China Cdm Growth Not Enough To Tackle Emission RisePublished by MAC on 2007-02-09
Source: Planet Ark
China CDM Growth not Enough to Tackle Emission Rise
9th February 2007
BEIJING - Beijing needs to clean up its power plants and start burying the carbon dioxide they pump out, as a booming trade in emissions cuts under Kyoto is dwarfed by a spiralling number of coal-burning stations, officials say.
The world's number two producer of greenhouse gases refuses to accept caps on emissions growth, but touts efficiency and renewable energy targets as a sign of its green credentials and has attracted a slew of investment under the Kyoto Protocol.
The Clean Development Mechanism (CDM) allows industrialised nation polluters that overshoot their own targets to fund projects in the developing world to make up the gap.
In the first nine months of 2006 over 60 percent of CDM credits came from China and such carbon trade is expected to funnel between US$6 and US$15 billion dollars a year into Asia, specialists at the Asian Development Bank say.
But China's emissions problems are so severe that even if it continues to suck in 60 percent of CDM cash it would not be enough to address the impact of a voracious appetite for power to fuel the country's double digit annual growth.
The International Energy Agency has warned that if China does not make fundamental shifts in how it powers its economy, it could overtake the United States as the world's top greenhouse gas emitter by 2009.
"We are not so ambitious that through CDM alone we can make such reductions... but perhaps emissions will not increase as estimated by the IEA," said Lu Xuedu, deputy director of the Office of Global Environmental Affairs, at a conference to launch a Beijing carbon exchange.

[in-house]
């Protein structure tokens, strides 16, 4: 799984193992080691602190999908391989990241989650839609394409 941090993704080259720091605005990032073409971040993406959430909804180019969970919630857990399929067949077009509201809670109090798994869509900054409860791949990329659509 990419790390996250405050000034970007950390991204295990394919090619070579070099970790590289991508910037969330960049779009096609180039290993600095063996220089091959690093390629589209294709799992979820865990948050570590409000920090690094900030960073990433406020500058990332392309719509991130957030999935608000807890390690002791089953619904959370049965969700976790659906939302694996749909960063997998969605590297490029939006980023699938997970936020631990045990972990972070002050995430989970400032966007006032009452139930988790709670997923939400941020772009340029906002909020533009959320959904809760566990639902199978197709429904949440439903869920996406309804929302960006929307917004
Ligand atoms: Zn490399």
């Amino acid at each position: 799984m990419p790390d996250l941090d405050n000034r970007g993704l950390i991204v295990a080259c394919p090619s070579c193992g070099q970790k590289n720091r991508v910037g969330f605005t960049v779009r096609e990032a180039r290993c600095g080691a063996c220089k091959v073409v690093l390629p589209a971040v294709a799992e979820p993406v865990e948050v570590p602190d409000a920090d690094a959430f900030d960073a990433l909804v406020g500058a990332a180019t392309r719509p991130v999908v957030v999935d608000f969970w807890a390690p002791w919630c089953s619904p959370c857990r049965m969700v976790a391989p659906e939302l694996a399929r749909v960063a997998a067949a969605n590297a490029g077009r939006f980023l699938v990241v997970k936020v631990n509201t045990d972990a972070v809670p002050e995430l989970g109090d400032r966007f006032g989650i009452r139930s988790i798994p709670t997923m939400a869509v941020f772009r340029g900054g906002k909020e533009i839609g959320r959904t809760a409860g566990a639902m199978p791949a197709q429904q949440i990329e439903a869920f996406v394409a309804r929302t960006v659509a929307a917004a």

China is building power stations at an unprecedented rate, most of them coal-burning plants which contribute to smog and acid rain as well as global warming.
Last year alone China added over 100 gigawatts of new capacity -- approaching the 112 GW of France's entire installed power plant capacity as of 2004.
"The main issue is that coal is cheap, its the cheapest form (of generation) apart from hydro that they have," said Merrill Lynch analyst Joseph Jacobelli.
The head of the country's Coordination Committee on Climate Change, Gao Guangsheng, told Reuters the country was exploring whether it could use CDMs to fund clean-ups at the country's large coal-burning power stations.
Under current rules coal burning stations are not eligible for credits though in theory they could qualify for efficiency upgrades, or conversions to cleaner fuels such as gas, said one CDM expert.
Assuming hundreds of countries around the world can agree to extend Kyoto beyond 2012, then new rules may allow the CDM to fund carbon capture and storage, where coal plant carbon emissions are buried underground.
In addition, Beijing wants to spread around CDM cash -- until now focused on curbing emissions at big industrial plants -- and that way spark a grassroots revolution which could yield more action. "If we can do this not just in one or two places but in the whole country, emissions reductions will be much larger than just for industrialised gas projects," said Lu.
It will do this through a CDM tariff, and a joint programme with the United Nations to foster smaller projects, as well as by launching a carbon exchange to boost the market for credits from small producers.
"This programme aims to improve the ability of poorer areas in developing and registering CDM projects, which have not been so involved so far," said climate change chief Gao.
Story by Emma Graham-Harrison
REUTERS NEWS SERVICE